Perennial Grains

Our thinking about the food we grow has always revolved around storage – root cellaring, drying, canning, etc. Equally important was yield vs effort. So wheat, while storing well, wasn’t high on our list because of the need to till. A few years ago while looking for information on seed saving, I stumbled across a now defunct website called (Thanks to the Wayback Machine, it still exists.)

One of its pages was about Little Known Food Crops.  Scrolling down, I saw the usual amaranth, quinoa, spelt.  But then I came to perennial grains and sat bolt upright – grain with no annual tilling, just annual harvesting.  Suddenly grains were very interesting.  Doubly so because one of the features of perennial grasses is their deep roots systems which allow them to withstand drought.

There wasn’t much info in the article beyond that on perennial buckwheat:

Perennial buckwheat, Hara, Fagopyrum dibotrys.
This species is native to East Asia and is common in the Himalayas where it is called Hara; it has occasionally been cultivated as a grain crop. There are 14 known species of buckwheat Fagopyrum, the widely cultivated types are annuals, there are other perennial wild buckwheats including Fagopyrum cymosum and F. statice.

Searching for “perennial grains”, “perennial wheat”, and “perennial rye”  gave lots of general essays about their desirability, the low yields relative to annual varieties, the number of years before we’d have perennial grains. There were some links to researchers.  And there were links to a one-man breeding effort – PR Seeds which was no longer in business but I had a name, Tim Peters and some information about him. A bit more digging and I found people who had some of Tim’s perennial wheat and perennial rye and were willing to share. Finding the perennial buckwheat was quite a bit more difficult until someone pointed me to the Genebank Information System of the IPK Gatersleben in Saxony, Germany. I put in a request for seed and received 40 seeds about 7 weeks later.

So I seeded perennial wheat, rye, and buckwheat in a raised bed and waited.  I also seed some of the rye in pots under lights in late March.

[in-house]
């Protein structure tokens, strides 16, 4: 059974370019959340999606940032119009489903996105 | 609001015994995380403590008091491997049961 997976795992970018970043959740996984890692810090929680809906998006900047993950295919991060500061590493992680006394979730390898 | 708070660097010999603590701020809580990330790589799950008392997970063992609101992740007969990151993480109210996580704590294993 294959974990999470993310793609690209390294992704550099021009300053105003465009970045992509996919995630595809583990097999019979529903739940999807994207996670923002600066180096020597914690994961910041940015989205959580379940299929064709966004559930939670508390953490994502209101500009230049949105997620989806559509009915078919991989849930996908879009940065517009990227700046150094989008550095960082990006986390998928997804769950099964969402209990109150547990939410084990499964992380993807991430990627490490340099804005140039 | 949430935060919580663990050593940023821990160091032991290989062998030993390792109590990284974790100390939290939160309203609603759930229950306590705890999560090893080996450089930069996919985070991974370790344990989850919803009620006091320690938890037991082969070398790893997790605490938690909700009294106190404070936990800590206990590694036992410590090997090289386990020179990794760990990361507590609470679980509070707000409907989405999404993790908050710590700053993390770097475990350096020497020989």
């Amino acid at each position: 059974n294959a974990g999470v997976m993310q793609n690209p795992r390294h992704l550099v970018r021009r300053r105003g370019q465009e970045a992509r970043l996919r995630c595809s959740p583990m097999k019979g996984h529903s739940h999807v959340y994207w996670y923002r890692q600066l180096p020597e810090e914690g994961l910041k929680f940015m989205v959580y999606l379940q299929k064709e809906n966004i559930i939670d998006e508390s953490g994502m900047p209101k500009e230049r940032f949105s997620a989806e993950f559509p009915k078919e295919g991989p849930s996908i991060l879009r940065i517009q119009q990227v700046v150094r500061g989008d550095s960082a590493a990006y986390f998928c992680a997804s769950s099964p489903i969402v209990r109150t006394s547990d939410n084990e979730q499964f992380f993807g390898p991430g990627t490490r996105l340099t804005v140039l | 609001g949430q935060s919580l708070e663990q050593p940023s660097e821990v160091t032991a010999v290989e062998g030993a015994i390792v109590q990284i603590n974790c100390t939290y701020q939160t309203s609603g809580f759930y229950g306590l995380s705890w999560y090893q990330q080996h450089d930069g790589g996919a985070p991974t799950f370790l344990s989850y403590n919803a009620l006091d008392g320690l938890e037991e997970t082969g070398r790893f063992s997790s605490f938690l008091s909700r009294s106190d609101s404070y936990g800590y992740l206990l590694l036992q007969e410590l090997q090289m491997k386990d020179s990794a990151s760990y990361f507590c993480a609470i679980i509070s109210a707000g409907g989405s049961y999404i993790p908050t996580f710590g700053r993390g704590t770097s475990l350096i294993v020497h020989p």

Germination was quick and growth was proceeding nicely until the drought stopped all growth.

June 30, 2012 – Direct seeded rye.

June 30, 2012 – Plants started in March under lights.

I decided to mulch heavily around the plants although I had hoped to see how they would do with little or no assistance.  They resumed growth. The rye was the first to tiller and then head.  But a lot of the heads contained ergot, a fungus which, when eaten, causes St. Anthony’s Fire.

July 17, 2012 – Ergot – Were the insects the vector?

The ergot may have been on the mulch I used – wild grass – which can be a host.  It may be that the compost in the raised bed was deficient in copper which will lead to ergot in wheat, barley and oats. Perhaps rye is also affected?  Ergot infection in rye is severe under very dry weather conditions, an indication that it’s main method of spread is via insects that feed on the conidial ooze in infected rye florets before transfer to uninfected open flowers.  Perhaps an insecticidal soap would help. Nonetheless, I was able to harvest some clean grain.  The wheat was much later to tiller and head but I was able to harvest a small handful.

July 29, 2012 – Wheat tillers

August 7, 2012 – Heading

The buckwheat was even later.

June 30, 2012

July 26, 2012

August 26, 2012

October 6, 2012 – Seeds ripening.

October 13, 2012 – After the killing frost.

We covered the plants with a row cover but perennial buckwheat is clearly very frost sensitive since it did not survive.  I did manage to get 3 ripened black seeds and 2 maybe ripened dark brown seeds.

I’m pleased with the outcome but the spring will tell whether I grew annuals or perennials.

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2 Responses to Perennial Grains

  1. flo says:

    any update on this experiment?

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